Dealing With Creditor Issues

Posted by Laura Robbins, Esq. on November 1, 2012 

 

Dealing With Creditor Lawsuits

We’ve all heard about the struggling economy. Some of us may even be experiencing it firsthand – whether it is from lack of employment, foreclosure issues, or mounting debt. Creditors can often become aggressive in their attempts to collect past-due debt. In Pennsylvania, they may even file a lawsuit to collect the debt at either the Magisterial District Judge’s office or the Court of Common Pleas.

It is important that you do not ignore your creditor’s attempts to collect a debt. If you do, then your creditor may end up getting a judgment against you. This can greatly affect your credit score. Furthermore, if your creditor obtains a judgment against you, they may use several means to enforce it. These means may include, but are not limited to, a levy upon your property or freezing your bank accounts.

There are several steps you can take to mitigate your creditor issues. These steps may allow you to avoid having a judgment placed against you at the Magisterial District Judge’s Office or the Court of Common Pleas. They may also allow you to preserve your personal property, real property, or bank account balance. Here are a few steps you can take to try and prevent a judgment, or at least mitigate the damage a creditor lawsuit can have against you:

1.       Attempt to Negotiate With Your Creditor:  All creditors have one goal in mind – they want your money. Specifically, they want money they believe you owe them. With that in mind, creditors are often willing to negotiate with you in order to gain money without going through a lawsuit or collection process, as that would cost them significant time, energy, and attorney’s fees. Here are a couple of negotiation ideas you can try:

A.      Ask your creditor to close your account and accept monthly payments towards the balance. Sometimes, a creditor will agree to close your credit card account, and essentially ‘freeze’ the amount you owe them, so that you do not continue to incur interest and late fees. Please note, however, that if you ask your creditor to close your account, this would be reflected in your credit report and may affect your credit score. However, eliminating interest and late fees may end up improving your score in the long run, and it’s definitely better than having a judgment placed against you, or continuing to rack up fees and penalties.

  B.      If your creditor has already sued you at the District Court or the Court of Common Pleas, call your creditor or their attorney and try to settle the debt. Often, a creditor will agree to settle a debt for less than the amount they are seeking in their lawsuit. However, keep in mind that if you want to try and negotiate down your debt after you have been sued, try and do so before your creditor gets a judgment placed against you. Otherwise, your creditor will have less incentive to settle the debt for less than their requested amount, since they already have a judgment against you for the full amount.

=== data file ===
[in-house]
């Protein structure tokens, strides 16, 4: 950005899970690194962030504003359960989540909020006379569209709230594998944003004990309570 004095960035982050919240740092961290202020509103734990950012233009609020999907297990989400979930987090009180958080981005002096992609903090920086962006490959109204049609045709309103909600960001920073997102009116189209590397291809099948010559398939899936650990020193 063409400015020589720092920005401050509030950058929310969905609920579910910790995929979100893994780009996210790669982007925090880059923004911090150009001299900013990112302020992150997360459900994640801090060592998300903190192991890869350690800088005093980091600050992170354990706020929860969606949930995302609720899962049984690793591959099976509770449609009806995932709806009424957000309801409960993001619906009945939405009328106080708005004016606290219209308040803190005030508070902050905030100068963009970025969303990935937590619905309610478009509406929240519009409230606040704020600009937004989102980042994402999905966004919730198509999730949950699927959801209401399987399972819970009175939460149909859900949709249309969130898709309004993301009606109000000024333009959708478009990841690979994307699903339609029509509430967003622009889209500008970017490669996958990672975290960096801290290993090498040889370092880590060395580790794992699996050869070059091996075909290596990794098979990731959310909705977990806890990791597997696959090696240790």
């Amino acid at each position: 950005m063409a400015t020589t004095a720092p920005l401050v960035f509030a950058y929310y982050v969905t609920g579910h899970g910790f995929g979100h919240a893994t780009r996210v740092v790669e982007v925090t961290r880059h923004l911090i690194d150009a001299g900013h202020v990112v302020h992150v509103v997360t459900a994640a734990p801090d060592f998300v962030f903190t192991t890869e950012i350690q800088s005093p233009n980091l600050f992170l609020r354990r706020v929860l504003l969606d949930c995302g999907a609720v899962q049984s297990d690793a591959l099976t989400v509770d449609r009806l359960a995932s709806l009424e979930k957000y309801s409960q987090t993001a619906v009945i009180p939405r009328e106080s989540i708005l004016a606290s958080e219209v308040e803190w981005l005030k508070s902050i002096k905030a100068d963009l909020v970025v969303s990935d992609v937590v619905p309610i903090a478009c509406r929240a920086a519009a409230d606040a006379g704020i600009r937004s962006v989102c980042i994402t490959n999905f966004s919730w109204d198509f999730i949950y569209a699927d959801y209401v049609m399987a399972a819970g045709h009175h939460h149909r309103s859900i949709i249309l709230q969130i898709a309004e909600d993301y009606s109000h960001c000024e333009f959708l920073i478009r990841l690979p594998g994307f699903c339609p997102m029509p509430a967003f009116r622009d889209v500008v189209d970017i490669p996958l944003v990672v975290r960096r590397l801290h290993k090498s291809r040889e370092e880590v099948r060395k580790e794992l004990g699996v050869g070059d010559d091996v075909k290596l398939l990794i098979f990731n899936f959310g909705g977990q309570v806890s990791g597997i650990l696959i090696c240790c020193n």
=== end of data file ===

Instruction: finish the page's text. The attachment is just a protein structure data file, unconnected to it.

2.       Show up for your hearing

        A.       If you are sued by a creditor at the District Court, you should inform the District Court immediately that you wish to defend yourself from the creditor’s lawsuit. Then, attend the hearing. If the creditor does not appear at the hearing, then their lawsuit will most likely be dismissed. Sometimes, creditors do not appear for these hearings, as the creditors may be located outside the Commonwealth of Pennsylvania.

  B.      If you are sued by a creditor in the Court of Common Pleas, then make sure you respond to the lawsuit. You can do so in a number of ways. You could file something called an Answer, essentially answering whether or not you believe what the creditor says in the lawsuit is true. You could also file something called Preliminary Objections, essentially objecting to whether or not the creditor followed the proper procedure for filing their lawsuit, and whether or not necessary information was included in their lawsuit. It may seem daunting to file legal papers on your own behalf, and you may want to consult an attorney to ensure you file them properly, but filing these papers may make the difference between having a judgment placed against you or not.

3.       Challenge the Amount

        A.      Remember, if a creditor files a lawsuit against you, it is not enough for them to show that you used one of their credit cards. They need to prove that the amount they are seeking to recover is accurate. Their amount may not be accurate – for example, did you fully consent to the interest rate they charged you on your credit account? Did you review all of your bills fully and do you agree that you are responsible for all of the charges? Did you fully agree to the cardmember agreement?    

      B.      Ask for proof: Do not be afraid to ask your creditor to prove what they say is true. You can ask for this proof at a hearing, or in pleadings you file before a hearing. If your creditor cannot prove you owe them the specified amount, then your creditor will most likely not receive a judgment against you for that full amount.

Please click here for a link to contact information for the Centre County District Judges.

In conclusion, it is important that you know and understand your rights when facing a creditor issue. The above list is not a full and complete list of steps you can take to challenge a debt, but rather they are representative of the issues I frequently see come through my office. Here’s wishing all of you a happy (and debt-reduced) upcoming winter season. 

Please be advised that this article is not intended to provide legal advice on any specific legal issue. 

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